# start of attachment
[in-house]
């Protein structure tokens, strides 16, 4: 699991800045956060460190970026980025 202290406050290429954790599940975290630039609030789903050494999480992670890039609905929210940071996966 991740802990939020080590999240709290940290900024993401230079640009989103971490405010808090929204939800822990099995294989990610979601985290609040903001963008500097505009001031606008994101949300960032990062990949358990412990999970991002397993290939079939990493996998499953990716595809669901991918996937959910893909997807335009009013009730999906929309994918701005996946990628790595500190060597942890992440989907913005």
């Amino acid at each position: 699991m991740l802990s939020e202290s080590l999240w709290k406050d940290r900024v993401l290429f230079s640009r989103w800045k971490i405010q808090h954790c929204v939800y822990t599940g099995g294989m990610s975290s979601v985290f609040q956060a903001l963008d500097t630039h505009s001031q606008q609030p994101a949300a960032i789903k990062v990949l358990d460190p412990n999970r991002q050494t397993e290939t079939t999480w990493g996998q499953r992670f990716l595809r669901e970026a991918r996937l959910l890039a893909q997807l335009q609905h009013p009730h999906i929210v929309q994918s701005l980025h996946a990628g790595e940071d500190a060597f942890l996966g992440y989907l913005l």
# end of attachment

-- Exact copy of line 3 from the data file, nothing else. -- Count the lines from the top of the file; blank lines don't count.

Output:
């Amino acid at each position: 699991m991740l802990s939020e202290s080590l999240w709290k406050d940290r900024v993401l290429f230079s640009r989103w800045k971490i405010q808090h954790c929204v939800y822990t599940g099995g294989m990610s975290s979601v985290f609040q956060a903001l963008d500097t630039h505009s001031q606008q609030p994101a949300a960032i789903k990062v990949l358990d460190p412990n999970r991002q050494t397993e290939t079939t999480w990493g996998q499953r992670f990716l595809r669901e970026a991918r996937l959910l890039a893909q997807l335009q609905h009013p009730h999906i929210v929309q994918s701005l980025h996946a990628g790595e940071d500190a060597f942890l996966g992440y989907l913005l």